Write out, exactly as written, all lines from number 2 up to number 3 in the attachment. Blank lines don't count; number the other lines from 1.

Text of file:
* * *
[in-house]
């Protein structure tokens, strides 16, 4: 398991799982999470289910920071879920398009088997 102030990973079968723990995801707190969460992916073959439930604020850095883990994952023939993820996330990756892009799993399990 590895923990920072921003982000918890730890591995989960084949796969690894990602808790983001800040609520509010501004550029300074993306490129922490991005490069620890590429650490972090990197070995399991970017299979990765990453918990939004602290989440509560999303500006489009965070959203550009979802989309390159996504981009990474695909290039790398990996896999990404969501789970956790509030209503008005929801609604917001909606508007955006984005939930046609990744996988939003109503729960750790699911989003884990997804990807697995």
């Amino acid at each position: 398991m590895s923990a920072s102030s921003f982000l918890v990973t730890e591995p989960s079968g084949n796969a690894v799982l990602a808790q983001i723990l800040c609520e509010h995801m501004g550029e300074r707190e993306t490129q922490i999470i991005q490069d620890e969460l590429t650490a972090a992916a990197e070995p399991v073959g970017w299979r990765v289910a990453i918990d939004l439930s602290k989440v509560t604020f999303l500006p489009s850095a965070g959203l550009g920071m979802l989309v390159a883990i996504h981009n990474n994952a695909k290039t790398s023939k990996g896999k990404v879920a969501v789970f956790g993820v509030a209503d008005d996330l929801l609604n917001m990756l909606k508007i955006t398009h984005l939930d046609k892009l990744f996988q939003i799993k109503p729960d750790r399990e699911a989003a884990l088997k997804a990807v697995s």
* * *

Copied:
């Protein structure tokens, strides 16, 4: 398991799982999470289910920071879920398009088997 102030990973079968723990995801707190969460992916073959439930604020850095883990994952023939993820996330990756892009799993399990 590895923990920072921003982000918890730890591995989960084949796969690894990602808790983001800040609520509010501004550029300074993306490129922490991005490069620890590429650490972090990197070995399991970017299979990765990453918990939004602290989440509560999303500006489009965070959203550009979802989309390159996504981009990474695909290039790398990996896999990404969501789970956790509030209503008005929801609604917001909606508007955006984005939930046609990744996988939003109503729960750790699911989003884990997804990807697995």
């Amino acid at each position: 398991m590895s923990a920072s102030s921003f982000l918890v990973t730890e591995p989960s079968g084949n796969a690894v799982l990602a808790q983001i723990l800040c609520e509010h995801m501004g550029e300074r707190e993306t490129q922490i999470i991005q490069d620890e969460l590429t650490a972090a992916a990197e070995p399991v073959g970017w299979r990765v289910a990453i918990d939004l439930s602290k989440v509560t604020f999303l500006p489009s850095a965070g959203l550009g920071m979802l989309v390159a883990i996504h981009n990474n994952a695909k290039t790398s023939k990996g896999k990404v879920a969501v789970f956790g993820v509030a209503d008005d996330l929801l609604n917001m990756l909606k508007i955006t398009h984005l939930d046609k892009l990744f996988q939003i799993k109503p729960d750790r399990e699911a989003a884990l088997k997804a990807v697995s």